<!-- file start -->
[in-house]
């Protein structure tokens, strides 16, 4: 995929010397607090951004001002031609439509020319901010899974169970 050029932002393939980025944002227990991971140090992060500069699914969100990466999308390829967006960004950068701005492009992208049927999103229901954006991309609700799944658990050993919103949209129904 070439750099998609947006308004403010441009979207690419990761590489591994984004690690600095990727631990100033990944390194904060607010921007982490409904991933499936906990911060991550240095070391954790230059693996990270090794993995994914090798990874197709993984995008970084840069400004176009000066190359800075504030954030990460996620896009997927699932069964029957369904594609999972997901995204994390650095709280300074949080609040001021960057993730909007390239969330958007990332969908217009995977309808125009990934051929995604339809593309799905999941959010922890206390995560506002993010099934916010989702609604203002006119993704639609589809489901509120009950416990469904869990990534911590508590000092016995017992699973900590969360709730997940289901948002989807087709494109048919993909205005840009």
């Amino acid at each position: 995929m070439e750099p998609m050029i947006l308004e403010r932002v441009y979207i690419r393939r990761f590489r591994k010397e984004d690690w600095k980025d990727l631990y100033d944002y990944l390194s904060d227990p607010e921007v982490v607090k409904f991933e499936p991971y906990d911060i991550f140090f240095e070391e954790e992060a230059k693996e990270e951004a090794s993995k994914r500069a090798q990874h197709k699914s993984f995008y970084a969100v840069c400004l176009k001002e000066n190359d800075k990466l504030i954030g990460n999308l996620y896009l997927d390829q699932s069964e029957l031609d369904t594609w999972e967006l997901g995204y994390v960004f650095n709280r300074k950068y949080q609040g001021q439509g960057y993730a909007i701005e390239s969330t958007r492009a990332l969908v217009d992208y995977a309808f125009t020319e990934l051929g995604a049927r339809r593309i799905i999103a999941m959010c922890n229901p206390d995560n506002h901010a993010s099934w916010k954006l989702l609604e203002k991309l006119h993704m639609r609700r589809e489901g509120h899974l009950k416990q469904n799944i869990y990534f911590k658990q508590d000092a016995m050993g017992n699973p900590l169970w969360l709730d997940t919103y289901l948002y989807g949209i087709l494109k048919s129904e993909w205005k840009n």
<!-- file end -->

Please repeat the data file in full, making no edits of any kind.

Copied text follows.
[in-house]
């Protein structure tokens, strides 16, 4: 995929010397607090951004001002031609439509020319901010899974169970 050029932002393939980025944002227990991971140090992060500069699914969100990466999308390829967006960004950068701005492009992208049927999103229901954006991309609700799944658990050993919103949209129904 070439750099998609947006308004403010441009979207690419990761590489591994984004690690600095990727631990100033990944390194904060607010921007982490409904991933499936906990911060991550240095070391954790230059693996990270090794993995994914090798990874197709993984995008970084840069400004176009000066190359800075504030954030990460996620896009997927699932069964029957369904594609999972997901995204994390650095709280300074949080609040001021960057993730909007390239969330958007990332969908217009995977309808125009990934051929995604339809593309799905999941959010922890206390995560506002993010099934916010989702609604203002006119993704639609589809489901509120009950416990469904869990990534911590508590000092016995017992699973900590969360709730997940289901948002989807087709494109048919993909205005840009």
């Amino acid at each position: 995929m070439e750099p998609m050029i947006l308004e403010r932002v441009y979207i690419r393939r990761f590489r591994k010397e984004d690690w600095k980025d990727l631990y100033d944002y990944l390194s904060d227990p607010e921007v982490v607090k409904f991933e499936p991971y906990d911060i991550f140090f240095e070391e954790e992060a230059k693996e990270e951004a090794s993995k994914r500069a090798q990874h197709k699914s993984f995008y970084a969100v840069c400004l176009k001002e000066n190359d800075k990466l504030i954030g990460n999308l996620y896009l997927d390829q699932s069964e029957l031609d369904t594609w999972e967006l997901g995204y994390v960004f650095n709280r300074k950068y949080q609040g001021q439509g960057y993730a909007i701005e390239s969330t958007r492009a990332l969908v217009d992208y995977a309808f125009t020319e990934l051929g995604a049927r339809r593309i799905i999103a999941m959010c922890n229901p206390d995560n506002h901010a993010s099934w916010k954006l989702l609604e203002k991309l006119h993704m639609r609700r589809e489901g509120h899974l009950k416990q469904n799944i869990y990534f911590k658990q508590d000092a016995m050993g017992n699973p900590l169970w969360l709730d997940t919103y289901l948002y989807g949209i087709l494109k048919s129904e993909w205005k840009n």